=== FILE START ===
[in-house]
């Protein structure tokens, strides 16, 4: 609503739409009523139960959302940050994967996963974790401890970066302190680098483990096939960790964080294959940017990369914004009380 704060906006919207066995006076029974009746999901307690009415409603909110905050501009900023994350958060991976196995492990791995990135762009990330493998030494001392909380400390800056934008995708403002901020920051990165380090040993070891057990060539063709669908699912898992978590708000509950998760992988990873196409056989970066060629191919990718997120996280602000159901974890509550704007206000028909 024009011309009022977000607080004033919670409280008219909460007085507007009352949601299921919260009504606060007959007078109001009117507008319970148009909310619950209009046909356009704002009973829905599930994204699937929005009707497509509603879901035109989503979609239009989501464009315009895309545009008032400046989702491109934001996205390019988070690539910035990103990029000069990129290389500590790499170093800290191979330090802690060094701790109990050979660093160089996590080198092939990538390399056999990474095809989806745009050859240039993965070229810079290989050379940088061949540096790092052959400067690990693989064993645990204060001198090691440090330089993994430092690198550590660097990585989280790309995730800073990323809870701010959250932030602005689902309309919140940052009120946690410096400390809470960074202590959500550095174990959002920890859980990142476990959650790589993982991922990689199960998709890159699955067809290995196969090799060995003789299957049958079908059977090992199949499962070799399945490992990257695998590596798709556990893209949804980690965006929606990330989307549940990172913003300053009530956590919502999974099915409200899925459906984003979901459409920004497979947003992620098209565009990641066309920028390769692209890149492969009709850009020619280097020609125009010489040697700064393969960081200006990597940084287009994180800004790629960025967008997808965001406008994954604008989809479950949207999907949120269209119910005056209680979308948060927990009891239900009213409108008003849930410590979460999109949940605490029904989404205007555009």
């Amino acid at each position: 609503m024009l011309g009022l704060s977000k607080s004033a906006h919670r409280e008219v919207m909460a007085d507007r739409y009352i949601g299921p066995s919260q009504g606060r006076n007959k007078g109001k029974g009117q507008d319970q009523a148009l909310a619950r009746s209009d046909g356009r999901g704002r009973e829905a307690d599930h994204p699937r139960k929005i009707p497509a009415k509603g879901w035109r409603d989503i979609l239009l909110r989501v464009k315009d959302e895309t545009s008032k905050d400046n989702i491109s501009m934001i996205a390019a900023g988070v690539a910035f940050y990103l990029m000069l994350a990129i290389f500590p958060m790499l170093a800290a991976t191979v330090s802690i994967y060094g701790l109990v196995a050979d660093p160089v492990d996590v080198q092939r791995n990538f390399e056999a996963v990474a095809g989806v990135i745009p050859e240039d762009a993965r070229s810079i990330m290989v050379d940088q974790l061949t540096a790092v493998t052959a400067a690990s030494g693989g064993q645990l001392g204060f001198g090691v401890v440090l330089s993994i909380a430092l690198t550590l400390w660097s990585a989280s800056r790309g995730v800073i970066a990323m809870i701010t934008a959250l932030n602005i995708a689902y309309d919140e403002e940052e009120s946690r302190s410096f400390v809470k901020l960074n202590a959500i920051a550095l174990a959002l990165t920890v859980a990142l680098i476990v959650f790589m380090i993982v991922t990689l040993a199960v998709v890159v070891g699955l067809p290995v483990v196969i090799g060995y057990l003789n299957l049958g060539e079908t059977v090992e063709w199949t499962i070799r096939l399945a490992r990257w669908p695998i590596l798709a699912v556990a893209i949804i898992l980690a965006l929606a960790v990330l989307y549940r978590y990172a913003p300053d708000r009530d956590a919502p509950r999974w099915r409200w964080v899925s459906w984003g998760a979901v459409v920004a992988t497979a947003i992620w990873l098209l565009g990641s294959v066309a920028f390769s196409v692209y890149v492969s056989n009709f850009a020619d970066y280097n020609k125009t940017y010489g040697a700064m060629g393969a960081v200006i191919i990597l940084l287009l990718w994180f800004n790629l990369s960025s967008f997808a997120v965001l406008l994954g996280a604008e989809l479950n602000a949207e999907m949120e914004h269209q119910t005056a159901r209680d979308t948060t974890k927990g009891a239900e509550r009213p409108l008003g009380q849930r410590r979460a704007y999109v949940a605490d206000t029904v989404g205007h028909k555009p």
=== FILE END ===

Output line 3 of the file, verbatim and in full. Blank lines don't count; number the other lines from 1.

């Amino acid at each position: 609503m024009l011309g009022l704060s977000k607080s004033a906006h919670r409280e008219v919207m909460a007085d507007r739409y009352i949601g299921p066995s919260q009504g606060r006076n007959k007078g109001k029974g009117q507008d319970q009523a148009l909310a619950r009746s209009d046909g356009r999901g704002r009973e829905a307690d599930h994204p699937r139960k929005i009707p497509a009415k509603g879901w035109r409603d989503i979609l239009l909110r989501v464009k315009d959302e895309t545009s008032k905050d400046n989702i491109s501009m934001i996205a390019a900023g988070v690539a910035f940050y990103l990029m000069l994350a990129i290389f500590p958060m790499l170093a800290a991976t191979v330090s802690i994967y060094g701790l109990v196995a050979d660093p160089v492990d996590v080198q092939r791995n990538f390399e056999a996963v990474a095809g989806v990135i745009p050859e240039d762009a993965r070229s810079i990330m290989v050379d940088q974790l061949t540096a790092v493998t052959a400067a690990s030494g693989g064993q645990l001392g204060f001198g090691v401890v440090l330089s993994i909380a430092l690198t550590l400390w660097s990585a989280s800056r790309g995730v800073i970066a990323m809870i701010t934008a959250l932030n602005i995708a689902y309309d919140e403002e940052e009120s946690r302190s410096f400390v809470k901020l960074n202590a959500i920051a550095l174990a959002l990165t920890v859980a990142l680098i476990v959650f790589m380090i993982v991922t990689l040993a199960v998709v890159v070891g699955l067809p290995v483990v196969i090799g060995y057990l003789n299957l049958g060539e079908t059977v090992e063709w199949t499962i070799r096939l399945a490992r990257w669908p695998i590596l798709a699912v556990a893209i949804i898992l980690a965006l929606a960790v990330l989307y549940r978590y990172a913003p300053d708000r009530d956590a919502p509950r999974w099915r409200w964080v899925s459906w984003g998760a979901v459409v920004a992988t497979a947003i992620w990873l098209l565009g990641s294959v066309a920028f390769s196409v692209y890149v492969s056989n009709f850009a020619d970066y280097n020609k125009t940017y010489g040697a700064m060629g393969a960081v200006i191919i990597l940084l287009l990718w994180f800004n790629l990369s960025s967008f997808a997120v965001l406008l994954g996280a604008e989809l479950n602000a949207e999907m949120e914004h269209q119910t005056a159901r209680d979308t948060t974890k927990g009891a239900e509550r009213p409108l008003g009380q849930r410590r979460a704007y999109v949940a605490d206000t029904v989404g205007h028909k555009p």